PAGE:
Background: Self-monitoring of blood glucose is an accepted component of managing newly diagnosed type 2 diabetes; however, the value of this activity is unclear. O'Kane and colleagues studied the impact of self-monitoring on glycemic control and on patient satisfaction with treatment.
The Study: Participants in the study included 184 adults younger than 70 years who were referred to hospital outpatient clinics in Northern Ireland for newly diagnosed type 2 diabetes. Participants were excluded from the study if they used insulin, had secondary diabetes, or had previous experience of blood glucose monitoring. After an initial assessment visit, the participants were randomly allocated to the self-monitoring or no self-monitoring group.
Patients in the self-monitoring group were provided with glucose monitors, and asked to measure four fasting and four postprandial blood glucose levels every week for one year. These patients were instructed about appropriate responses to high or low readings. Patients in the no-monitoring group were asked not to acquire a glucose monitor or to perform glucose monitoring. All study participants were evaluated in the clinic every three months. Meter readings were downloaded at each clinic visit to monitor concordance with the study protocol. Patients also completed a psychological well-being survey at each visit that included diabetes treatment satisfaction, a diabetes attitude scale, and a well-being questionnaire. The primary outcome measures included A1C levels, incidence of hypoglycemic episodes, and indicators of psychological well-being. Secondary outcomes included use of oral hypoglycemic medications and changes in body mass index (BMI).
Results: Both groups were comparable at baseline in all significant variables. The self-monitoring group was slightly younger (mean age 58 versus 61 years) and heavier (BMI of 34 versus 32 kg per m2) than the group that did not self-monitor. These differences were not significant. Baseline A1C levels were also comparable between the groups (8.8 for the self-monitoring group versus 8.6 for the no self-monitoring group).
Although A1C levels decreased in both groups, no significant differences were found at any clinic visit. The mean A1C at 12 months was 6.9 for both groups. No significant differences were found between groups when comparing BMI, use of hypoglycemic drugs, or reported episodes of hypoglycemia at any time during the study. Patients in the self-monitoring group had significantly worse scores on depression scales and a tendency to worse scores on measures of anxiety. All other measures showed no statistically or clinically significant differences.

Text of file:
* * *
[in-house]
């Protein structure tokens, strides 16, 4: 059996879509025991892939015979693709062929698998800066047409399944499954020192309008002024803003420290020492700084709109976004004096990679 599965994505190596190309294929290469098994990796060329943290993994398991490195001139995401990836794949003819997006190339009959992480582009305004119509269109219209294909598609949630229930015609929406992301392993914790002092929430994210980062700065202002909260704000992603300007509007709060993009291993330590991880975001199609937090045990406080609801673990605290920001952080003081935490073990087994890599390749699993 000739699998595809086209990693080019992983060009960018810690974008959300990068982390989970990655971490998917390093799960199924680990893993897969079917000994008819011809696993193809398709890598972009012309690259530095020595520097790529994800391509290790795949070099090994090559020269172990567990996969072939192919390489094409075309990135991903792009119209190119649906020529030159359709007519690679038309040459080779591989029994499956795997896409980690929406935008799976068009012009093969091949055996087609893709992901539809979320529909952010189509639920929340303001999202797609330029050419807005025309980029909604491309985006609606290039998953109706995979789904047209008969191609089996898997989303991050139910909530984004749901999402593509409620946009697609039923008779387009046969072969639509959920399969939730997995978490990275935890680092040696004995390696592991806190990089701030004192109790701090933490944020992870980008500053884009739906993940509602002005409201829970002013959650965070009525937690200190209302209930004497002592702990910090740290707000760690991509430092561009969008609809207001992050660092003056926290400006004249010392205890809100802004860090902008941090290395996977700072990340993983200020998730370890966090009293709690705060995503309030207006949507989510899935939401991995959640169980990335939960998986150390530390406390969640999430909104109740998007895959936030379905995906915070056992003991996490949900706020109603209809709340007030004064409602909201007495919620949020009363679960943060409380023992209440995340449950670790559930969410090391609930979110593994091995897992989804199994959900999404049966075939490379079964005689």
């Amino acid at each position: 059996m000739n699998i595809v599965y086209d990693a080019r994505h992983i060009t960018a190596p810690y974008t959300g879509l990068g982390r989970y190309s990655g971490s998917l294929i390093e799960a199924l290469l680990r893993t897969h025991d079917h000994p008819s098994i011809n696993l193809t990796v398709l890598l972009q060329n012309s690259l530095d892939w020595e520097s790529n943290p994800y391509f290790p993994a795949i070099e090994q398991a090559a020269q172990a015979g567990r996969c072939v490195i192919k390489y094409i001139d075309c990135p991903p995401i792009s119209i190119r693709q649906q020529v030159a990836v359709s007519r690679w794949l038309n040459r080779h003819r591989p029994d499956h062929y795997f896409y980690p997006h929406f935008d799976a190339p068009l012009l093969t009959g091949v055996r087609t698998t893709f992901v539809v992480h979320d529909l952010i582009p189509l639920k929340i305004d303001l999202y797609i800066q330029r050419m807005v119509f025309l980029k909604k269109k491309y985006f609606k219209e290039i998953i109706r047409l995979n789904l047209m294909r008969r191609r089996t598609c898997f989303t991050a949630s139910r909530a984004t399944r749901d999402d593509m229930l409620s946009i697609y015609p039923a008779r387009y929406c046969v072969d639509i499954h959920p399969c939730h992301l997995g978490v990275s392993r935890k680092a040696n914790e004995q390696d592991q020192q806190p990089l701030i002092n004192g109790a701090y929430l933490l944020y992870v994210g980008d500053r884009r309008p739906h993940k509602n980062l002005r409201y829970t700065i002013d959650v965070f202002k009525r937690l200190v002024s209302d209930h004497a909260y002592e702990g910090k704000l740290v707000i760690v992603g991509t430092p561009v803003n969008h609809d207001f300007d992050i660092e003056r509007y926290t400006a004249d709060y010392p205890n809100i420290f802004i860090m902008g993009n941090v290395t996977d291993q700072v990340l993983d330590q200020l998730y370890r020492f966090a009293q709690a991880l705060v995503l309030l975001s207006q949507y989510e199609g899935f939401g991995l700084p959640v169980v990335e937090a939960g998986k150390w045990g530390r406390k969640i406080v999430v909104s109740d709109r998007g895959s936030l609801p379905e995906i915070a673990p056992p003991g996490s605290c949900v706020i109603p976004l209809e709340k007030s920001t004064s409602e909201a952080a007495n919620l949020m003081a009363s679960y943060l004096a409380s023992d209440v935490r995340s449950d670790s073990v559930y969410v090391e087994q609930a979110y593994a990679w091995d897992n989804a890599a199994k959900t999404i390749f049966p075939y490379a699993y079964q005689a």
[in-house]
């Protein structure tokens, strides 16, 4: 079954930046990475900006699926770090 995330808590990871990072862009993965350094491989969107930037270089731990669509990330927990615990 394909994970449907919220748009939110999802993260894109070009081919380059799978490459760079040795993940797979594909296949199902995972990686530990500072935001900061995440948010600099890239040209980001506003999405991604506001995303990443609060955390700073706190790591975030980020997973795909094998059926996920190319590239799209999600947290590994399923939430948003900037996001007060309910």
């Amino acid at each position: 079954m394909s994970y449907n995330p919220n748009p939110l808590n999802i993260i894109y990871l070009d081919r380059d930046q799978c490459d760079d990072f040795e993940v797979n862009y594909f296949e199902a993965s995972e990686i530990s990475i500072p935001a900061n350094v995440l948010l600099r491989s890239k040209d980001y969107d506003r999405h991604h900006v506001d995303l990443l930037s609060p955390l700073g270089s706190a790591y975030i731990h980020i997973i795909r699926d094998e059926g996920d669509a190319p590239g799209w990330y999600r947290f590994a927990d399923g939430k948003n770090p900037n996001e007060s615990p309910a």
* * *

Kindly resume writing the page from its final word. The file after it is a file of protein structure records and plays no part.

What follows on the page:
Conclusion: The authors conclude that self-monitoring has no effect on glycemic control and is associated with increased levels of depression in newly diagnosed type 2 diabetes. They point to findings from other studies that associate self-monitoring with feelings of distress, depressive symptoms, and anxiety.
editor's note: This study and a companion report1 showing increased costs and lower quality of life in self-monitoring patients challenge us to reconsider routine best practices in patients with type 2 diabetes. An accompanying editorial summarizes the studies in this area and discusses the considerable debate over this issue.2 Some physicians and patients value the ability to self-manage type 2 diabetes; others raise concerns about the possibility of harm (e.g., stress, depression) and increased disease-management costs without clear benefit. Self-monitoring costs are significant (e.g., more than $200 million annually in the United Kingdom). The editorial questions whether this expenditure could be better spent on interventions that have been proven to reduce morbidity and mortality, and improve quality of life for patients with type 2 diabetes.—a.d.w.